The turn of the New Year is marked by media outlets doing the usual “Best of…” or “Top Stories of…” (fill in the previous year). They’re not so much to remind us of the year that is drawing to a close, but more to fill news holes during a quiet week when staffers are on holidays and the world, with the notable exceptions of tsunamis and assassinations, usually co-operates and stays relatively quiet and un-newsworthy.
In the food department, by contrast, we seldom remark on the details of last year’s comestibles, usually for good reason.
Ah, remember that fine platter of chicken thighs we grilled up on Uncle Chuck’s birthday June 11? Or the minestrone soup and Goldfish crackers we had for lunch March 4? No, the finer details of meals once enjoyed are like leftovers, best ruminated over soon after the original event, then left alone.
Other than the sharing of special treats or family traditions that we deem auspicious or at least fun at the turn of the New Year — a glass of bubbly, perhaps a taste of food that connotes good luck — the culturally-collective we seem to prefer looking ahead in the food department this time of year.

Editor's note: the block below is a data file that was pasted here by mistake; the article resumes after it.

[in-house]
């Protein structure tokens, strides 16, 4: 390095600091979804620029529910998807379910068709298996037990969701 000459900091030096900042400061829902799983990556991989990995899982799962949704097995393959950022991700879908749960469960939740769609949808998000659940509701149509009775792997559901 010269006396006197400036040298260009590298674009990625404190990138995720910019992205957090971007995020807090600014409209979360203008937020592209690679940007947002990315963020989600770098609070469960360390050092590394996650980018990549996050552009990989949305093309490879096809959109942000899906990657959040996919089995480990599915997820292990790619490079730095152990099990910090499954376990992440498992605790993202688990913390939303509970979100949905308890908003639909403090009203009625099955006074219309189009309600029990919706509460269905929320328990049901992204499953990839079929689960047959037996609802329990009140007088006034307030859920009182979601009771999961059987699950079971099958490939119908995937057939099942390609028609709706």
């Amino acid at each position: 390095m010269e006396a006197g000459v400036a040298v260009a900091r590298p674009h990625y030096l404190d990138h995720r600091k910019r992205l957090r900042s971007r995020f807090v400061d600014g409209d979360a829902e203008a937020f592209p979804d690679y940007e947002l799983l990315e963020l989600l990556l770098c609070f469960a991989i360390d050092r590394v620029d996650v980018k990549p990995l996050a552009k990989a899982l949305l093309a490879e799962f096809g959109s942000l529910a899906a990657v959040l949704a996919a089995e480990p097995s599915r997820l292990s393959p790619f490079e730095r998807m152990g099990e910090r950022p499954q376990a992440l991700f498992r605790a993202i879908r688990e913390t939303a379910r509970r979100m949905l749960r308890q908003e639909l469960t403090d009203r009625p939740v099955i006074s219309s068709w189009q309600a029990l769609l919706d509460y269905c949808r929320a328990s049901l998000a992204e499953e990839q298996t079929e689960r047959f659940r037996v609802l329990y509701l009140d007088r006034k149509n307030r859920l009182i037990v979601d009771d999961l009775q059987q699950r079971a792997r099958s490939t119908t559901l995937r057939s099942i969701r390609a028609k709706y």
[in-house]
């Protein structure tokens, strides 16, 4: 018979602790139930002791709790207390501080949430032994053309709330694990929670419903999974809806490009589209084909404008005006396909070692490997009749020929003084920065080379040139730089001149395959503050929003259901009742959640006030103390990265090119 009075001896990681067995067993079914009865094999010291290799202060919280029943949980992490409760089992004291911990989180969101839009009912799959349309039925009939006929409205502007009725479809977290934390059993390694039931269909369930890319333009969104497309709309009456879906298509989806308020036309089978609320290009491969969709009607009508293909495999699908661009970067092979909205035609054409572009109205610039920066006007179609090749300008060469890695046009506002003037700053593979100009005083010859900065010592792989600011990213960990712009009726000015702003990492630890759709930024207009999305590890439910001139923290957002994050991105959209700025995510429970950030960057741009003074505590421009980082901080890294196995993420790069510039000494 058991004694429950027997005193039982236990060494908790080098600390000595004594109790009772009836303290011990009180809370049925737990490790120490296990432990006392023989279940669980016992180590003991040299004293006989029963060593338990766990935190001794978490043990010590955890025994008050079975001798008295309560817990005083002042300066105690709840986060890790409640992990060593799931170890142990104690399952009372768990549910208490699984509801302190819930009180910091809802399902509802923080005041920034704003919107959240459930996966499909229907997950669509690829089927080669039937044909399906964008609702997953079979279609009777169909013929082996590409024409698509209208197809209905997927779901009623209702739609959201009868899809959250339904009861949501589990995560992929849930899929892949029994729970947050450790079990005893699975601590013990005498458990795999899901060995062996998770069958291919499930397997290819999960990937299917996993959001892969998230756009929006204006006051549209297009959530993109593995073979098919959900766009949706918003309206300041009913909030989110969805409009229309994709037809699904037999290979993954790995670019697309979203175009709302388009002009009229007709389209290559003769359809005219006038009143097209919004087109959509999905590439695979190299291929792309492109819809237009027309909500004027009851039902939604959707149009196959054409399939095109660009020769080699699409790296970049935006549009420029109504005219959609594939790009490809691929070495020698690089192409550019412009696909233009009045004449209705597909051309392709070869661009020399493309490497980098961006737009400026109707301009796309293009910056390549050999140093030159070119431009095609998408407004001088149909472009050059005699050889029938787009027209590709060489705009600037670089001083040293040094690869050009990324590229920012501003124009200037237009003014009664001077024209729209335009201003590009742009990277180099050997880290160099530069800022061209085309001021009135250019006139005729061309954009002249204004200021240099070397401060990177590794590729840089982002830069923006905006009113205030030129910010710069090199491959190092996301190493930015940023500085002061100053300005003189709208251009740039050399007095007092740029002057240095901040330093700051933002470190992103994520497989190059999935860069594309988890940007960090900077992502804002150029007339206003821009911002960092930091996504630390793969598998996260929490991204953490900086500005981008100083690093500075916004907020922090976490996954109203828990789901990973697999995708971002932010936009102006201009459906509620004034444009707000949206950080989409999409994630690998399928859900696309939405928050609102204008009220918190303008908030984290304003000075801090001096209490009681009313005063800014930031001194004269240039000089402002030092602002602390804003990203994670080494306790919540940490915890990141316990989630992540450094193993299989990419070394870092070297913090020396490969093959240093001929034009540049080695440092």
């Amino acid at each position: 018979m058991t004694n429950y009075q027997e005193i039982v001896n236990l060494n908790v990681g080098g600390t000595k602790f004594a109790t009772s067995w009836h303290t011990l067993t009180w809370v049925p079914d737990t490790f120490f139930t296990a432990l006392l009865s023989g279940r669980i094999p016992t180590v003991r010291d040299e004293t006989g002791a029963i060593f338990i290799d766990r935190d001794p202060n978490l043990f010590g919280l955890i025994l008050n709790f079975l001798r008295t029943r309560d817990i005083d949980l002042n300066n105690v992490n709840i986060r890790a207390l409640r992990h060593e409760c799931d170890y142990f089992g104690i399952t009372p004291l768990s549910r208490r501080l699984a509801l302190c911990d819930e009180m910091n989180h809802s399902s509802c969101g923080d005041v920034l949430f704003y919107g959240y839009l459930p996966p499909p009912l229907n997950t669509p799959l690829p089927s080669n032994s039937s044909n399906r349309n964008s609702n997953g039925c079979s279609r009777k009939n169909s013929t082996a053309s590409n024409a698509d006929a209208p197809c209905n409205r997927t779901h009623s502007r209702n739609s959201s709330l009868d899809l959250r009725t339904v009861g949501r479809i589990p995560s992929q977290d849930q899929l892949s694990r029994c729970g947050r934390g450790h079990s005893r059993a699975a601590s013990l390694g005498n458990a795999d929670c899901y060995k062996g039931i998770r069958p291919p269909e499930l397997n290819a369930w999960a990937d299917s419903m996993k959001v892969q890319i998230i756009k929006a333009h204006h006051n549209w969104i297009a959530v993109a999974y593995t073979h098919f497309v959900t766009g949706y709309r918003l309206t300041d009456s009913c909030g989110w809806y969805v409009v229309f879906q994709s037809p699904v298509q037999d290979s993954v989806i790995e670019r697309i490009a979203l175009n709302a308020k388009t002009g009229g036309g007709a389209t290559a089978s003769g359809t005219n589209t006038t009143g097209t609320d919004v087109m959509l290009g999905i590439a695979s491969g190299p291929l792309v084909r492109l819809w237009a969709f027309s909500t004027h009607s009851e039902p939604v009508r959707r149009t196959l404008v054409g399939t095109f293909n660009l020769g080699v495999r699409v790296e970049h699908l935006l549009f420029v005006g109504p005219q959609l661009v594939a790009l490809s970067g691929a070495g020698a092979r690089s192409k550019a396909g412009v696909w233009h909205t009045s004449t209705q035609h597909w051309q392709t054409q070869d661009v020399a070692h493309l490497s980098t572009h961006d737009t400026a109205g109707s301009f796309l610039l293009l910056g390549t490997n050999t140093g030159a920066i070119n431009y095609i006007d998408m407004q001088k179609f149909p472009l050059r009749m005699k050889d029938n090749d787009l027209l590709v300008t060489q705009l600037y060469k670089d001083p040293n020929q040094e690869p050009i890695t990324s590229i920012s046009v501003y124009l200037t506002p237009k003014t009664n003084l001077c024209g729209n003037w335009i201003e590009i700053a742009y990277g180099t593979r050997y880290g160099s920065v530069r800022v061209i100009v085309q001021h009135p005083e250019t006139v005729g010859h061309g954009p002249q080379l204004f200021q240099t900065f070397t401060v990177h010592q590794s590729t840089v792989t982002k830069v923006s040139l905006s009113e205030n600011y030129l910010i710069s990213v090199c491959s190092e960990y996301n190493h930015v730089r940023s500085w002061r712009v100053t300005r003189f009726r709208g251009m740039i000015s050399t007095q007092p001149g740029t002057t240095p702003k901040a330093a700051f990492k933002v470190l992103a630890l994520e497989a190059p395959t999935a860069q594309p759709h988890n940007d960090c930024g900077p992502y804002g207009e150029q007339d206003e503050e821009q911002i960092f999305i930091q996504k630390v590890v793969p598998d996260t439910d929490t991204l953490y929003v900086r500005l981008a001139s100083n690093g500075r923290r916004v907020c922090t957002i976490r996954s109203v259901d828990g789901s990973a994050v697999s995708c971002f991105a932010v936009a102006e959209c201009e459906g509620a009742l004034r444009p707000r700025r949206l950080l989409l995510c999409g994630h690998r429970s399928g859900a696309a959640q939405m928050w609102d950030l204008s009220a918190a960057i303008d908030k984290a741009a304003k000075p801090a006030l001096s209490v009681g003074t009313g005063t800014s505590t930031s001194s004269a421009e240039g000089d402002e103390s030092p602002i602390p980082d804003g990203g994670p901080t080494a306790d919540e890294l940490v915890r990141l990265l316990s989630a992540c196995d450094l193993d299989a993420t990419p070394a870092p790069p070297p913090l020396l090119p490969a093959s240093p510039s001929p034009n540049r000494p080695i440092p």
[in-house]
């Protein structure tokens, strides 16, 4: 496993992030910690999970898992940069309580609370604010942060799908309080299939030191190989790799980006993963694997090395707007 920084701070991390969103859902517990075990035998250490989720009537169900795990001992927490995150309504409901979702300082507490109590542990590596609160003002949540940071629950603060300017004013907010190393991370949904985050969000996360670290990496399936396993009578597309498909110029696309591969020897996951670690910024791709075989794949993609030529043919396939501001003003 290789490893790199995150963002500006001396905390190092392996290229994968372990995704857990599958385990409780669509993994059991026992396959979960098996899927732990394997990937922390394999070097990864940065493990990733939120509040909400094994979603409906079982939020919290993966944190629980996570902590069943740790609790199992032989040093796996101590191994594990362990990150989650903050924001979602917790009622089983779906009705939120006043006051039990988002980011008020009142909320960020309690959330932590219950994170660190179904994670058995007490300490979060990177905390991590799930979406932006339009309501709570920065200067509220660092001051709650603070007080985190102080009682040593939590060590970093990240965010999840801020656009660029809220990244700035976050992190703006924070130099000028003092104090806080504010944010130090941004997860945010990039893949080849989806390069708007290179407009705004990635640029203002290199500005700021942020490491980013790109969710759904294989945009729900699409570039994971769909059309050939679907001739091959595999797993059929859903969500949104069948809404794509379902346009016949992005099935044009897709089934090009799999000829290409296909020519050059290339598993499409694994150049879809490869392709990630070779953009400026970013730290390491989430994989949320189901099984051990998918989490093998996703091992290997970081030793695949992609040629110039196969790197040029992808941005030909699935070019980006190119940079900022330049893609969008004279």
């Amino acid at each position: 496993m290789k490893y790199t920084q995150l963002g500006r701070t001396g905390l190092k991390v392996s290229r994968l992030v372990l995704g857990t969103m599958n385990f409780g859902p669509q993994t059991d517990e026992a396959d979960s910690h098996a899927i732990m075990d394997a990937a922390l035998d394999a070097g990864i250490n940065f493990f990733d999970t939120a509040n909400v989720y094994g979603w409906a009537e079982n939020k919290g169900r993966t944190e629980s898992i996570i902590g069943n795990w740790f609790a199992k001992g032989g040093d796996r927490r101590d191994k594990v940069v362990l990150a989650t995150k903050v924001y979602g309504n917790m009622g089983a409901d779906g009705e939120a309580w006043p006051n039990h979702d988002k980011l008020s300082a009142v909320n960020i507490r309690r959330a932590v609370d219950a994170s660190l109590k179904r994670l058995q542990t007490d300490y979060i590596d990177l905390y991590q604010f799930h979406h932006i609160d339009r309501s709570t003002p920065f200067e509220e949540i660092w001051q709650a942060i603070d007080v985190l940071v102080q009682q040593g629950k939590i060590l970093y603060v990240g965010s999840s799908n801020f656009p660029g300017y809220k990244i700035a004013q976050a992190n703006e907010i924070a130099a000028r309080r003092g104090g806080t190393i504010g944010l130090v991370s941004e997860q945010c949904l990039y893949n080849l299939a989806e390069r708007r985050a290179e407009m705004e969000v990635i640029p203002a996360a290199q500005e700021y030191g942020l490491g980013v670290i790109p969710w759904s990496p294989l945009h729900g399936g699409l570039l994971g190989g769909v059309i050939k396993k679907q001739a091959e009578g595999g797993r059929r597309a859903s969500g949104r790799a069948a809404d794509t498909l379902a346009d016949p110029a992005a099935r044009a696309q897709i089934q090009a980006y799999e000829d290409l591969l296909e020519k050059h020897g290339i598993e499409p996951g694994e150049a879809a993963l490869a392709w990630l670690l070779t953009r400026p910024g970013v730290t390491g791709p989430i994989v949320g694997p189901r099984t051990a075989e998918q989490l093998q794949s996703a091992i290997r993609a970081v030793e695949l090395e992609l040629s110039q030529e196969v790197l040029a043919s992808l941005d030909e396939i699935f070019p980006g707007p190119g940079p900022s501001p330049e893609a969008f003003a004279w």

For one, we’re obsessed with the well-intended but usually hollow New Year’s resolutions to divest ourselves of extra poundage accumulated over the holidays and to lay the foundations for a new leaf turning over, under which we’ll presumably find healthier, much-improved selves: I resolve to eat no more carbs, no more second helpings, lots more organic, or whatever.
The other food-oriented topic that lingers over the start of the New Year like the smell of scented candles is how to gracefully use up holiday leftovers. There are the Christmas cake orphans, the baking still haunting the deep freeze, the dozens of garlic wings and mini-quiches nobody ate New Year’s Eve, the bits of ham and roast turkey still clinging to the bones that we swear we’ll make soup out of this year before they turn green.
Gone for the most part are the small, shared customs that arose from the kitchen, or at least from the housewives who once held court there. Like the small New Year’s hostess gifts — a new set of dishrags, a new pot scrubber — to kick-start a clean house. And the banging of pots and pans on the front steps New Year’s Eve to scare away bad luck and wake up the neighbours humbuggish enough to fall asleep before midnight. And the calendars that butchers and small corner store owners once gave to loyal customers that boasted 12 months of recipes and photos promising glamorous dishes any hostess could serve.